Above all, Galway was right when he said that we don't know the name of any of the Palestinians whose lives were snuffed out by the Israeli military during a family visit to a beach in Gaza. Even I, who pride myself on my research of such issues, don't know their names. I didn't see footage from their funerals. I didn't see their families and relatives asked for statements on the attack. I didn't see them invited on to western news broadcasts to say their peace. I wish I had, because I have seen the same of family members of those Israelis who were kidnapped in this conflict, and who will, with any luck, return home to their families one day. 

It seems odd to ask whether we, as a nation, are biased on these issues, when over 1000 Lebanese are dead and over 750,000 homeless refugees as a result of a military mission supposedly designed to bring about the freedom of two captured prisoners, presumably with the goal of obtaining their release without the necessity of freeing any of the thousands of Lebanese and Palestinian prisoners currently being detained, many without having ever been charged with any offense.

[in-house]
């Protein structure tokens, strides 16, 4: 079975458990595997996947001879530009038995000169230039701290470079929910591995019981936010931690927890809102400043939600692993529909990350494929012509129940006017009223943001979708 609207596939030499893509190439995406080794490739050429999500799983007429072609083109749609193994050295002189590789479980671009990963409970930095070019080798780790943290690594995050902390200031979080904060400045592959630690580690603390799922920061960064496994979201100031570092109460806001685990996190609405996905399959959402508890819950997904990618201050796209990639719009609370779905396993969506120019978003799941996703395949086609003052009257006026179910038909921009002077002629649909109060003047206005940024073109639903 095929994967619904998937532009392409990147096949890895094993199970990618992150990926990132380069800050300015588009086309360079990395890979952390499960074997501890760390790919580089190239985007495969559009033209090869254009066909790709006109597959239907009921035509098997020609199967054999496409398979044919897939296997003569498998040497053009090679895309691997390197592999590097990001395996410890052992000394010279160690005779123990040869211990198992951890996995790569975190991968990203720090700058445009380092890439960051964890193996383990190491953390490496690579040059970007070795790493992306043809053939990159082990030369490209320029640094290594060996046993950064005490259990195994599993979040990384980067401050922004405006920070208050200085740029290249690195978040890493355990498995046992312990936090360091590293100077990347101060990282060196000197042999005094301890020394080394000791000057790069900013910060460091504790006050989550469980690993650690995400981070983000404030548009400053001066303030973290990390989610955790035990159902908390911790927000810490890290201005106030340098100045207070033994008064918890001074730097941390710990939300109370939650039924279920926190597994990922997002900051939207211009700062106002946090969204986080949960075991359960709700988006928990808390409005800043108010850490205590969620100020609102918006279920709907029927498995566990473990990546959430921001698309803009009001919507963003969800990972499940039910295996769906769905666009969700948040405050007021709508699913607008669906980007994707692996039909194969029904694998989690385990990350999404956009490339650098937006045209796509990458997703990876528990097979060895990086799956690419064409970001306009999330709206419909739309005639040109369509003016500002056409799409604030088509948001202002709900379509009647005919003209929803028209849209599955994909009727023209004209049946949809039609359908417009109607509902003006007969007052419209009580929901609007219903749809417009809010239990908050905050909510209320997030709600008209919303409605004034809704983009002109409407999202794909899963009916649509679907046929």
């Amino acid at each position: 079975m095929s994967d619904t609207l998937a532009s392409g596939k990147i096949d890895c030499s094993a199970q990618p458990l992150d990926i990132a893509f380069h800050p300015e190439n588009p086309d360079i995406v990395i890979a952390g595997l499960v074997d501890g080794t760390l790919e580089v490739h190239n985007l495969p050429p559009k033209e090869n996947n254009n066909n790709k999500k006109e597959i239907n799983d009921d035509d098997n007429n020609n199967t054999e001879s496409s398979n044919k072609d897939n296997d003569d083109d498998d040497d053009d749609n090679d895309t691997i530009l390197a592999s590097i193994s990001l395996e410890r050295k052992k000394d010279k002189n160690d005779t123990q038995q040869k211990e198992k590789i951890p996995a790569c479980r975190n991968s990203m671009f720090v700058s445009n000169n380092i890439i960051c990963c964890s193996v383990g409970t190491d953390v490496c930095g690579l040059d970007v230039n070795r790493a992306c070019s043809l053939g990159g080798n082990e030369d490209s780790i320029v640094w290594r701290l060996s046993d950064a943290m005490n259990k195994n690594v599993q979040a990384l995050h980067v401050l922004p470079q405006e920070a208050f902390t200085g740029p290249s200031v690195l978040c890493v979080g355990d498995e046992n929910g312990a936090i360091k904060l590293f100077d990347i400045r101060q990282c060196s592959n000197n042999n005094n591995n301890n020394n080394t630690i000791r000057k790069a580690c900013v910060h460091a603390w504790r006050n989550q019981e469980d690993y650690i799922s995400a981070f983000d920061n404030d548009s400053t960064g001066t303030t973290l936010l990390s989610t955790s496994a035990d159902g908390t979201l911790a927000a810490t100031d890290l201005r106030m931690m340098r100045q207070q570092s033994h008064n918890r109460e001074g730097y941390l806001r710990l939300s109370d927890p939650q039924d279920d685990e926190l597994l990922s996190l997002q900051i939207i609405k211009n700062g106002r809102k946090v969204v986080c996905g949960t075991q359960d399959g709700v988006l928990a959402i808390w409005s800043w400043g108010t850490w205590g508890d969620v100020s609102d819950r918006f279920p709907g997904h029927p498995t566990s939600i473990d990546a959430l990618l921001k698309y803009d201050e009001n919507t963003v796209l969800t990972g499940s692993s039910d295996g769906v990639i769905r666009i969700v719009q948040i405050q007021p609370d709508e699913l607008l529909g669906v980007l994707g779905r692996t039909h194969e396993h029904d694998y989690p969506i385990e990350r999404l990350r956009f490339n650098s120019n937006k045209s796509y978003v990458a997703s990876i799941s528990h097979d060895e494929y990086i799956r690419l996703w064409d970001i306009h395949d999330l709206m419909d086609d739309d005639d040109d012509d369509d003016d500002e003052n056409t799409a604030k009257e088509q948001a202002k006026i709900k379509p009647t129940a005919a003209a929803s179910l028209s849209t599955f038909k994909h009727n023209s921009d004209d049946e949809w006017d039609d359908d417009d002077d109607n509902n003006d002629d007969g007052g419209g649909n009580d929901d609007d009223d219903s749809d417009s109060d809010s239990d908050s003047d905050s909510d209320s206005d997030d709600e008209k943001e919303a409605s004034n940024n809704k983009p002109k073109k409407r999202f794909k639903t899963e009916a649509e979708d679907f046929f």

Would those 1000 Lebanese be dead today and those 750,000 refugees have to live on charity in a strange land, if only Hezbollah had chosen to kill the Israeli prisoners in question, rather than sparing their lives? It's hard to say how much an attempt to trade prisoners with Israel has cost Lebanon. What's obvious, however, is that any sign of balance and proportionality amongst those conflicts that our nations consider worthwhile and justified has long since flown out the window.   
fashionable

Voto por Voto.

Mexico's partial recount of the votes cast at 11,839 polling booths -- about 9 percent of the total -- has begun, and appear to be turning up some irregularities:

Party representatives and six soldiers watched as officials spent nearly 90 minutes counting ballots from the first of 28 packages they were ordered to review. The end result: One less vote for Calderon and one more for Lopez Obrador, a total of 11 votes more all together than what workers reported immediately after the election, and five null votes instead of the initially reported seven. - Lisa J. Adams, Associated Press

At the offices of a Mexico City election district, they complained that three ballot boxes held in storage were lying open and many others had not been sealed properly. . . At one electoral district, early counts found 21 ballots had gone missing . . . Across town, Lopez Obrador gained two votes at one station and seven votes initially marked as invalid were missing at another. - Kieran Murray, Reuters